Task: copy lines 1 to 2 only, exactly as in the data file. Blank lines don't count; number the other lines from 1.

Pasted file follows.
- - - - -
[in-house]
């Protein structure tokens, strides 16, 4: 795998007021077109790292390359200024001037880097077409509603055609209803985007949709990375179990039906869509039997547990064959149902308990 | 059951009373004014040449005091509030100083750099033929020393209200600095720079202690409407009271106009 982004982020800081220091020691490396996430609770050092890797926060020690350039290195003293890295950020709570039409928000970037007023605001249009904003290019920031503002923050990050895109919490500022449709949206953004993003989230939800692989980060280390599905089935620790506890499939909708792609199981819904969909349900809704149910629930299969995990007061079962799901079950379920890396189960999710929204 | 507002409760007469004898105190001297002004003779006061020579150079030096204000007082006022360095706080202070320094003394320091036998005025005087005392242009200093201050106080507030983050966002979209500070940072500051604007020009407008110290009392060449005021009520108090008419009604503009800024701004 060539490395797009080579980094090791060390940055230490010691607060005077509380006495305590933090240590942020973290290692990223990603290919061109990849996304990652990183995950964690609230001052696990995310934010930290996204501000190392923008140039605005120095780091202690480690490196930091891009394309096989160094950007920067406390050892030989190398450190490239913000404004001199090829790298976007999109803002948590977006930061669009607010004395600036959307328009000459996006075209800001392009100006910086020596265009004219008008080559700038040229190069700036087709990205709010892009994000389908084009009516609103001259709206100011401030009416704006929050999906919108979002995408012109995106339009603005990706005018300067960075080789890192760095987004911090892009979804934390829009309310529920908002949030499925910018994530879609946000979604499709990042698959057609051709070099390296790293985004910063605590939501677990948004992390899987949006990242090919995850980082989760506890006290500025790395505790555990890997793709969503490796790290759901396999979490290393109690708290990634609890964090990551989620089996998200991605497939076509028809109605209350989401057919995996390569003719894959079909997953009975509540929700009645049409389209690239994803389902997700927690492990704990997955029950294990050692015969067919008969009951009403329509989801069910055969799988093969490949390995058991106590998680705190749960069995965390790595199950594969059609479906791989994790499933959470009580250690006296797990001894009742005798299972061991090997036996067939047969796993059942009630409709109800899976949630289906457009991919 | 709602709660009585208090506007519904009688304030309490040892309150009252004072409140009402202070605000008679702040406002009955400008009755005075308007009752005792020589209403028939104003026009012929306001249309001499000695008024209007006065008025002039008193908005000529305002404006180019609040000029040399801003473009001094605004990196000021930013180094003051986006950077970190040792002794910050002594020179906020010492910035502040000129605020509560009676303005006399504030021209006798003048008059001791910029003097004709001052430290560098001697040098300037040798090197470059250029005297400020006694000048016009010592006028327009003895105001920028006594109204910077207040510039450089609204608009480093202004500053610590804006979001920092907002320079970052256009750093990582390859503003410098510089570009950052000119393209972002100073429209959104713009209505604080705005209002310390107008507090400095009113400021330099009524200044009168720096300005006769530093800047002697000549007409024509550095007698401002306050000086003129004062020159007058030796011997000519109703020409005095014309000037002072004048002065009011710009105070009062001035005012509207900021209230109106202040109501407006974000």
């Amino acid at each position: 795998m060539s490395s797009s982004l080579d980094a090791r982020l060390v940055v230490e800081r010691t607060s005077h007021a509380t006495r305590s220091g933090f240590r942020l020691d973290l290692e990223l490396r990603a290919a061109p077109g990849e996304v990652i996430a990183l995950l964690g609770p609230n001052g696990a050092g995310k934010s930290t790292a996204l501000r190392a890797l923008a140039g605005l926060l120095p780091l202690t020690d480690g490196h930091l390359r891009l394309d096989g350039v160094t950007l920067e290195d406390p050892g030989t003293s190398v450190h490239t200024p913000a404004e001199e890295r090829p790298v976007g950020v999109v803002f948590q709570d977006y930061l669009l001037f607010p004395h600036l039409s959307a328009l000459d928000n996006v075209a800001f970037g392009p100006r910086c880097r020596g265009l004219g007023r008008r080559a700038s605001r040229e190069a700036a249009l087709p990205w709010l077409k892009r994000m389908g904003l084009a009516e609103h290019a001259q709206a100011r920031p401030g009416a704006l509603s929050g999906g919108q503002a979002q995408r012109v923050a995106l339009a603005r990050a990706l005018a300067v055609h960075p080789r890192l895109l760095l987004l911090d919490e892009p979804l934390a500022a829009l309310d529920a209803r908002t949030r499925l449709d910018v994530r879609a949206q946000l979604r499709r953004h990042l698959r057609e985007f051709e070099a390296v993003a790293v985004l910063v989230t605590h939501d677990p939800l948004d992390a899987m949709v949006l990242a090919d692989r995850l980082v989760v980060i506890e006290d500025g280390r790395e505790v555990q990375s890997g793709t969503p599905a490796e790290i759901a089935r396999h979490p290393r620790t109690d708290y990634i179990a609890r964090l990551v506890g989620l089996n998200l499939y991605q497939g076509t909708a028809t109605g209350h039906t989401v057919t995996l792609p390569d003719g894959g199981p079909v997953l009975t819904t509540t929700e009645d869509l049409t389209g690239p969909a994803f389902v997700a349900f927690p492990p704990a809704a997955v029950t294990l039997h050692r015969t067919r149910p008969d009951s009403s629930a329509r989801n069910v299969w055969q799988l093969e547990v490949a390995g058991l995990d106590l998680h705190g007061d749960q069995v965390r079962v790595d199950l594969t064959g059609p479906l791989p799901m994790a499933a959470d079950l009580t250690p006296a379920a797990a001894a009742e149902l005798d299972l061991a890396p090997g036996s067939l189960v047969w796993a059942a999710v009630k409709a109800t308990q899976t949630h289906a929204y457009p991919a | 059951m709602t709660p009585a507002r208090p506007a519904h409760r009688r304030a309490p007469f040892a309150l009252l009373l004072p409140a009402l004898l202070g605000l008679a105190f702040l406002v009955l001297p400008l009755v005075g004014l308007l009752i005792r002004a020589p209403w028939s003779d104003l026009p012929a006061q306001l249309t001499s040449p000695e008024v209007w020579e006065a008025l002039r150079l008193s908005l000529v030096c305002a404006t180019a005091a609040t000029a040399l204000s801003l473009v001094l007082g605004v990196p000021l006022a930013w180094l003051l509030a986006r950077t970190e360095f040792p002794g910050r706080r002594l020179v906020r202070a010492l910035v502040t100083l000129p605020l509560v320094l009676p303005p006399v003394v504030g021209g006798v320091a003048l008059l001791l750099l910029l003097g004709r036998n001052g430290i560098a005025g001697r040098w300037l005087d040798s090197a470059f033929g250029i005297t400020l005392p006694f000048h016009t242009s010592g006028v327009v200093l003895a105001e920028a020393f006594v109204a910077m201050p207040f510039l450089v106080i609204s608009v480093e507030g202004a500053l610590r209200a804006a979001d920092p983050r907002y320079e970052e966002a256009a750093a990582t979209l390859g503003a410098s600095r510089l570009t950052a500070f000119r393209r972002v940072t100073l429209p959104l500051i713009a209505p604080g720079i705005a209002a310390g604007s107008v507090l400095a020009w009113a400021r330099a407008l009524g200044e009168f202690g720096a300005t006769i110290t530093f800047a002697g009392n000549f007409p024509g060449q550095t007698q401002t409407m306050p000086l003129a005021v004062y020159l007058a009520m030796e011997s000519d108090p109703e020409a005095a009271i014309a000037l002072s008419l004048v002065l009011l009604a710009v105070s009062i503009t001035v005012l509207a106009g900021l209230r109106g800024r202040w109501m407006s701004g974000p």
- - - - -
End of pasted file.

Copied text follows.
[in-house]
């Protein structure tokens, strides 16, 4: 795998007021077109790292390359200024001037880097077409509603055609209803985007949709990375179990039906869509039997547990064959149902308990 | 059951009373004014040449005091509030100083750099033929020393209200600095720079202690409407009271106009 982004982020800081220091020691490396996430609770050092890797926060020690350039290195003293890295950020709570039409928000970037007023605001249009904003290019920031503002923050990050895109919490500022449709949206953004993003989230939800692989980060280390599905089935620790506890499939909708792609199981819904969909349900809704149910629930299969995990007061079962799901079950379920890396189960999710929204 | 507002409760007469004898105190001297002004003779006061020579150079030096204000007082006022360095706080202070320094003394320091036998005025005087005392242009200093201050106080507030983050966002979209500070940072500051604007020009407008110290009392060449005021009520108090008419009604503009800024701004 060539490395797009080579980094090791060390940055230490010691607060005077509380006495305590933090240590942020973290290692990223990603290919061109990849996304990652990183995950964690609230001052696990995310934010930290996204501000190392923008140039605005120095780091202690480690490196930091891009394309096989160094950007920067406390050892030989190398450190490239913000404004001199090829790298976007999109803002948590977006930061669009607010004395600036959307328009000459996006075209800001392009100006910086020596265009004219008008080559700038040229190069700036087709990205709010892009994000389908084009009516609103001259709206100011401030009416704006929050999906919108979002995408012109995106339009603005990706005018300067960075080789890192760095987004911090892009979804934390829009309310529920908002949030499925910018994530879609946000979604499709990042698959057609051709070099390296790293985004910063605590939501677990948004992390899987949006990242090919995850980082989760506890006290500025790395505790555990890997793709969503490796790290759901396999979490290393109690708290990634609890964090990551989620089996998200991605497939076509028809109605209350989401057919995996390569003719894959079909997953009975509540929700009645049409389209690239994803389902997700927690492990704990997955029950294990050692015969067919008969009951009403329509989801069910055969799988093969490949390995058991106590998680705190749960069995965390790595199950594969059609479906791989994790499933959470009580250690006296797990001894009742005798299972061991090997036996067939047969796993059942009630409709109800899976949630289906457009991919 | 709602709660009585208090506007519904009688304030309490040892309150009252004072409140009402202070605000008679702040406002009955400008009755005075308007009752005792020589209403028939104003026009012929306001249309001499000695008024209007006065008025002039008193908005000529305002404006180019609040000029040399801003473009001094605004990196000021930013180094003051986006950077970190040792002794910050002594020179906020010492910035502040000129605020509560009676303005006399504030021209006798003048008059001791910029003097004709001052430290560098001697040098300037040798090197470059250029005297400020006694000048016009010592006028327009003895105001920028006594109204910077207040510039450089609204608009480093202004500053610590804006979001920092907002320079970052256009750093990582390859503003410098510089570009950052000119393209972002100073429209959104713009209505604080705005209002310390107008507090400095009113400021330099009524200044009168720096300005006769530093800047002697000549007409024509550095007698401002306050000086003129004062020159007058030796011997000519109703020409005095014309000037002072004048002065009011710009105070009062001035005012509207900021209230109106202040109501407006974000």